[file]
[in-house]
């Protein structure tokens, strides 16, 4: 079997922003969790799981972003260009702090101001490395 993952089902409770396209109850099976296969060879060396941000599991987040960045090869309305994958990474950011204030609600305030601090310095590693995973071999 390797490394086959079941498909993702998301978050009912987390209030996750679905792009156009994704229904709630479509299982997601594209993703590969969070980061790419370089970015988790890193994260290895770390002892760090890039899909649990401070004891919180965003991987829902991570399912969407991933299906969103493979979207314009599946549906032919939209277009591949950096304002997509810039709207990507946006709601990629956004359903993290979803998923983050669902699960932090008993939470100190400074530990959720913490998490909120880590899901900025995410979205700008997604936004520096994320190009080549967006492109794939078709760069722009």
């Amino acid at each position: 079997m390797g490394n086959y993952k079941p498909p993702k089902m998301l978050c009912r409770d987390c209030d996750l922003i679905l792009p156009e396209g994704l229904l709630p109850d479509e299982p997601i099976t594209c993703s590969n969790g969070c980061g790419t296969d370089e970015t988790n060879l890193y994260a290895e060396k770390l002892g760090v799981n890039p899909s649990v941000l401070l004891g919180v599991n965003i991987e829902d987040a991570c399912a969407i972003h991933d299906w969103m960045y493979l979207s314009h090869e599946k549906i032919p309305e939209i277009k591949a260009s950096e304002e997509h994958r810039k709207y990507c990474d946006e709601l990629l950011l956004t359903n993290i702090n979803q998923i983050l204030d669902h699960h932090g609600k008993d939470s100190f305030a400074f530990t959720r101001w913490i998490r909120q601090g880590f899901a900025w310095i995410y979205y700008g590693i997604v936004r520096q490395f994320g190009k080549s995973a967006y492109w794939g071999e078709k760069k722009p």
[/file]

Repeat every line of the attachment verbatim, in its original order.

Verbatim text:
[in-house]
């Protein structure tokens, strides 16, 4: 079997922003969790799981972003260009702090101001490395 993952089902409770396209109850099976296969060879060396941000599991987040960045090869309305994958990474950011204030609600305030601090310095590693995973071999 390797490394086959079941498909993702998301978050009912987390209030996750679905792009156009994704229904709630479509299982997601594209993703590969969070980061790419370089970015988790890193994260290895770390002892760090890039899909649990401070004891919180965003991987829902991570399912969407991933299906969103493979979207314009599946549906032919939209277009591949950096304002997509810039709207990507946006709601990629956004359903993290979803998923983050669902699960932090008993939470100190400074530990959720913490998490909120880590899901900025995410979205700008997604936004520096994320190009080549967006492109794939078709760069722009």
């Amino acid at each position: 079997m390797g490394n086959y993952k079941p498909p993702k089902m998301l978050c009912r409770d987390c209030d996750l922003i679905l792009p156009e396209g994704l229904l709630p109850d479509e299982p997601i099976t594209c993703s590969n969790g969070c980061g790419t296969d370089e970015t988790n060879l890193y994260a290895e060396k770390l002892g760090v799981n890039p899909s649990v941000l401070l004891g919180v599991n965003i991987e829902d987040a991570c399912a969407i972003h991933d299906w969103m960045y493979l979207s314009h090869e599946k549906i032919p309305e939209i277009k591949a260009s950096e304002e997509h994958r810039k709207y990507c990474d946006e709601l990629l950011l956004t359903n993290i702090n979803q998923i983050l204030d669902h699960h932090g609600k008993d939470s100190f305030a400074f530990t959720r101001w913490i998490r909120q601090g880590f899901a900025w310095i995410y979205y700008g590693i997604v936004r520096q490395f994320g190009k080549s995973a967006y492109w794939g071999e078709k760069k722009p």